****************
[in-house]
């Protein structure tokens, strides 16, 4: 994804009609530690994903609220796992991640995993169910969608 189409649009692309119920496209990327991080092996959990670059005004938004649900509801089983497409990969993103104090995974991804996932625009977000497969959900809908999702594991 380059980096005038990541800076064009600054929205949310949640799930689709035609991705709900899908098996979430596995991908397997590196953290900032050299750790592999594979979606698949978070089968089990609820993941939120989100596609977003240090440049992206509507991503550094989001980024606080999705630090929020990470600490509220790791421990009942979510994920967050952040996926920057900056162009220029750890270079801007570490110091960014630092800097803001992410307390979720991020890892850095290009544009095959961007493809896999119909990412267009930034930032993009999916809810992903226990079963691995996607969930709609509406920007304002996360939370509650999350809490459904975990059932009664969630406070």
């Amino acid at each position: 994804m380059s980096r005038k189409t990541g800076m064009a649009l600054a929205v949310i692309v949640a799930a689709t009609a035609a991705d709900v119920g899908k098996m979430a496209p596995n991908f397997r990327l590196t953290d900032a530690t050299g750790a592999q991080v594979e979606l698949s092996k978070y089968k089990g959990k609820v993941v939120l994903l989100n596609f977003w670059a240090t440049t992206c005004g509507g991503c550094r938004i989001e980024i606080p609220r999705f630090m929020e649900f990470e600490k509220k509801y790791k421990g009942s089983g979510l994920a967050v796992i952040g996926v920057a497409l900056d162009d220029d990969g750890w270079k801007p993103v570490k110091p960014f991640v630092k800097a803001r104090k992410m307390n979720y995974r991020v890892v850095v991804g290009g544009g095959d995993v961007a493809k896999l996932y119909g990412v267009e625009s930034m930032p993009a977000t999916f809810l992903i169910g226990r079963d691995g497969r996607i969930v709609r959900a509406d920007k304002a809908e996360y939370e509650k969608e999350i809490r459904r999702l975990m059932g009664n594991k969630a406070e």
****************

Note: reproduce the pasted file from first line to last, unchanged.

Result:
[in-house]
């Protein structure tokens, strides 16, 4: 994804009609530690994903609220796992991640995993169910969608 189409649009692309119920496209990327991080092996959990670059005004938004649900509801089983497409990969993103104090995974991804996932625009977000497969959900809908999702594991 380059980096005038990541800076064009600054929205949310949640799930689709035609991705709900899908098996979430596995991908397997590196953290900032050299750790592999594979979606698949978070089968089990609820993941939120989100596609977003240090440049992206509507991503550094989001980024606080999705630090929020990470600490509220790791421990009942979510994920967050952040996926920057900056162009220029750890270079801007570490110091960014630092800097803001992410307390979720991020890892850095290009544009095959961007493809896999119909990412267009930034930032993009999916809810992903226990079963691995996607969930709609509406920007304002996360939370509650999350809490459904975990059932009664969630406070």
């Amino acid at each position: 994804m380059s980096r005038k189409t990541g800076m064009a649009l600054a929205v949310i692309v949640a799930a689709t009609a035609a991705d709900v119920g899908k098996m979430a496209p596995n991908f397997r990327l590196t953290d900032a530690t050299g750790a592999q991080v594979e979606l698949s092996k978070y089968k089990g959990k609820v993941v939120l994903l989100n596609f977003w670059a240090t440049t992206c005004g509507g991503c550094r938004i989001e980024i606080p609220r999705f630090m929020e649900f990470e600490k509220k509801y790791k421990g009942s089983g979510l994920a967050v796992i952040g996926v920057a497409l900056d162009d220029d990969g750890w270079k801007p993103v570490k110091p960014f991640v630092k800097a803001r104090k992410m307390n979720y995974r991020v890892v850095v991804g290009g544009g095959d995993v961007a493809k896999l996932y119909g990412v267009e625009s930034m930032p993009a977000t999916f809810l992903i169910g226990r079963d691995g497969r996607i969930v709609r959900a509406d920007k304002a809908e996360y939370e509650k969608e999350i809490r459904r999702l975990m059932g009664n594991k969630a406070e």